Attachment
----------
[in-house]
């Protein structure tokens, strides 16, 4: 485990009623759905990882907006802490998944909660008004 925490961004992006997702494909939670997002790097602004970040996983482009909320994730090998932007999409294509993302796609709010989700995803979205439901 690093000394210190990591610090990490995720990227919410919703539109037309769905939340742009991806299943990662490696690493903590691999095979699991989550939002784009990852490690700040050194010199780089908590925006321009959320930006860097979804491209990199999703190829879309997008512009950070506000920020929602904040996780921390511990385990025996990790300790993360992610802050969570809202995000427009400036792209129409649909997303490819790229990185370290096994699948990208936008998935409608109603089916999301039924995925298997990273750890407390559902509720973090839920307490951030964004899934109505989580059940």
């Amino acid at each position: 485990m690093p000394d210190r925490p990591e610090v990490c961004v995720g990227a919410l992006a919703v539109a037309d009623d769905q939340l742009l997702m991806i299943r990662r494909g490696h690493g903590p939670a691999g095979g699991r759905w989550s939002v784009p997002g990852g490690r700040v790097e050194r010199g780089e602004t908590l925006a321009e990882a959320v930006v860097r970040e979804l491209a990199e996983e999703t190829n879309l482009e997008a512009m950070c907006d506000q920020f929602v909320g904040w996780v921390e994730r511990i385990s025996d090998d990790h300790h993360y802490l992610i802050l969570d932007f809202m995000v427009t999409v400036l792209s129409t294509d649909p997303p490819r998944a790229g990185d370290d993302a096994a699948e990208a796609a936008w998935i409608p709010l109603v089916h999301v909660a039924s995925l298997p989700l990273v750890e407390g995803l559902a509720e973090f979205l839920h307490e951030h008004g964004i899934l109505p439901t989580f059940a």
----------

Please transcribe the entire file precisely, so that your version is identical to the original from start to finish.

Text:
[in-house]
């Protein structure tokens, strides 16, 4: 485990009623759905990882907006802490998944909660008004 925490961004992006997702494909939670997002790097602004970040996983482009909320994730090998932007999409294509993302796609709010989700995803979205439901 690093000394210190990591610090990490995720990227919410919703539109037309769905939340742009991806299943990662490696690493903590691999095979699991989550939002784009990852490690700040050194010199780089908590925006321009959320930006860097979804491209990199999703190829879309997008512009950070506000920020929602904040996780921390511990385990025996990790300790993360992610802050969570809202995000427009400036792209129409649909997303490819790229990185370290096994699948990208936008998935409608109603089916999301039924995925298997990273750890407390559902509720973090839920307490951030964004899934109505989580059940």
């Amino acid at each position: 485990m690093p000394d210190r925490p990591e610090v990490c961004v995720g990227a919410l992006a919703v539109a037309d009623d769905q939340l742009l997702m991806i299943r990662r494909g490696h690493g903590p939670a691999g095979g699991r759905w989550s939002v784009p997002g990852g490690r700040v790097e050194r010199g780089e602004t908590l925006a321009e990882a959320v930006v860097r970040e979804l491209a990199e996983e999703t190829n879309l482009e997008a512009m950070c907006d506000q920020f929602v909320g904040w996780v921390e994730r511990i385990s025996d090998d990790h300790h993360y802490l992610i802050l969570d932007f809202m995000v427009t999409v400036l792209s129409t294509d649909p997303p490819r998944a790229g990185d370290d993302a096994a699948e990208a796609a936008w998935i409608p709010l109603v089916h999301v909660a039924s995925l298997p989700l990273v750890e407390g995803l559902a509720e973090f979205l839920h307490e951030h008004g964004i899934l109505p439901t989580f059940a």